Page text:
The above story is based on materials provided by University of Kansas, Life Span Institute. Note: Materials may be edited for content and length.


Cite This Page:

University of Kansas, Life Span Institute. "Saliva and pupil size differences in autism show system in overdrive." ScienceDaily. ScienceDaily, 12 July 2012. <www.sciencedaily.com/releases/2012/07/120712131529.htm>.
University of Kansas, Life Span Institute. (2012, July 12). Saliva and pupil size differences in autism show system in overdrive. ScienceDaily. Retrieved October 1, 2014 from www.sciencedaily.com/releases/2012/07/120712131529.htm
University of Kansas, Life Span Institute. "Saliva and pupil size differences in autism show system in overdrive." ScienceDaily. www.sciencedaily.com/releases/2012/07/120712131529.htm (accessed October 1, 2014).

Share This



More Mind & Brain News

Wednesday, October 1, 2014

Featured Research

from universities, journals, and other organizations


Featured Videos

from AP, Reuters, AFP, and other news services

Do Video Games Trump Brain Training For Cognitive Boosts?

Do Video Games Trump Brain Training For Cognitive Boosts?

Newsy (Sep. 29, 2014) More and more studies are showing positive benefits to playing video games, but the jury is still out on brain training programs. Video provided by Newsy
Powered by NewsLook.com
Your Spouse's Personality May Influence Your Earnings

Your Spouse's Personality May Influence Your Earnings

Newsy (Sep. 26, 2014) Research from Washington University suggest people with conscientious spouses have greater career success. Video provided by Newsy
Powered by NewsLook.com
Can A Blood Test Predict Psychosis Risk?

Can A Blood Test Predict Psychosis Risk?

Newsy (Sep. 26, 2014) Researchers say certain markers in the blood can predict risk of psychosis later in the life. The test can aid in early treatment for the condition. Video provided by Newsy
Powered by NewsLook.com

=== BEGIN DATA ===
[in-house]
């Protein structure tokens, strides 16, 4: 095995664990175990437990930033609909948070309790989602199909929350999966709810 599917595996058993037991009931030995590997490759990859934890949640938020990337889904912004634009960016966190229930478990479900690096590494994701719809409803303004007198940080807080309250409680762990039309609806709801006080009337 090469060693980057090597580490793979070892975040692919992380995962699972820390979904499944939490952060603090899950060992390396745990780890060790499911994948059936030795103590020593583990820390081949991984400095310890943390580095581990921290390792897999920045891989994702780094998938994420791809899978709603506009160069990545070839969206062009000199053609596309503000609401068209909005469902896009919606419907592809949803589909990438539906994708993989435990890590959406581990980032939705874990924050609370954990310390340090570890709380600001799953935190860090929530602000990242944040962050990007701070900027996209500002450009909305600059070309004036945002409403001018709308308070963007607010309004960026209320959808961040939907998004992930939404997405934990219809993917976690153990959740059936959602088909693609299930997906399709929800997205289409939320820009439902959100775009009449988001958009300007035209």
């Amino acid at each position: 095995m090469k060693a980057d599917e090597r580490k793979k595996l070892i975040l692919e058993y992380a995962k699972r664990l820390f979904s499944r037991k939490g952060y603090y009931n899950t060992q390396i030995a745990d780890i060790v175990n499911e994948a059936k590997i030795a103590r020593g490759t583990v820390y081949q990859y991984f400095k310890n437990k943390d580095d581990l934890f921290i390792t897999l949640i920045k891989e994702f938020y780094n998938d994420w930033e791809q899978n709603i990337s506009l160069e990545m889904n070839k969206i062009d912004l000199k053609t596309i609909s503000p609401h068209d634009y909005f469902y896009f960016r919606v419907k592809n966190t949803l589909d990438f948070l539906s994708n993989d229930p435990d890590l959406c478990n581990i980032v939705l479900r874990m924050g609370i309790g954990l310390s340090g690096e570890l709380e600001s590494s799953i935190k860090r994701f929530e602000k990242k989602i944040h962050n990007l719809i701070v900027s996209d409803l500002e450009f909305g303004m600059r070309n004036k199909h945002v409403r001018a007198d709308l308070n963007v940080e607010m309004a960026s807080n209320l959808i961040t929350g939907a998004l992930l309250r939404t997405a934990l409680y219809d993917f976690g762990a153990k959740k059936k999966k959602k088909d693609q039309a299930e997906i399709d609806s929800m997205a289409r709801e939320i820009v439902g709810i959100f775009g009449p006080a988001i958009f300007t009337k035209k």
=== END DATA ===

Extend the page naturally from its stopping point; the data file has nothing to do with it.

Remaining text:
Harpist Soothes Gorillas, Orangutans With Music

Harpist Soothes Gorillas, Orangutans With Music

AP (Sep. 25, 2014) Teri Tacheny, a harpist, has a loyal following of fans who appreciate her soothing music. Every month, gorillas, orangutans and monkeys amble down to hear her play at the Como Park Zoo in Minnesota. (Sept. 25) Video provided by AP
Powered by NewsLook.com

Search ScienceDaily

Number of stories in archives: 140,361

Find with keyword(s):
Enter a keyword or phrase to search ScienceDaily for related topics and research stories.

Save/Print:
Share:

Breaking News:

Strange & Offbeat Stories


Health & Medicine

Mind & Brain

Living & Well

In Other News

... from NewsDaily.com

Science News

Health News

Environment News

Technology News



Save/Print:
Share:

Free Subscriptions


Get the latest science news with ScienceDaily's free email newsletters, updated daily and weekly. Or view hourly updated newsfeeds in your RSS reader:

Get Social & Mobile


Keep up to date with the latest news from ScienceDaily via social networks and mobile apps:

Have Feedback?


Tell us what you think of ScienceDaily -- we welcome both positive and negative comments. Have any problems using the site? Questions?
Mobile: iPhone Android Web
Follow: Facebook Twitter Google+
Subscribe: RSS Feeds Email Newsletters
Latest Headlines Health & Medicine Mind & Brain Space & Time Matter & Energy Computers & Math Plants & Animals Earth & Climate Fossils & Ruins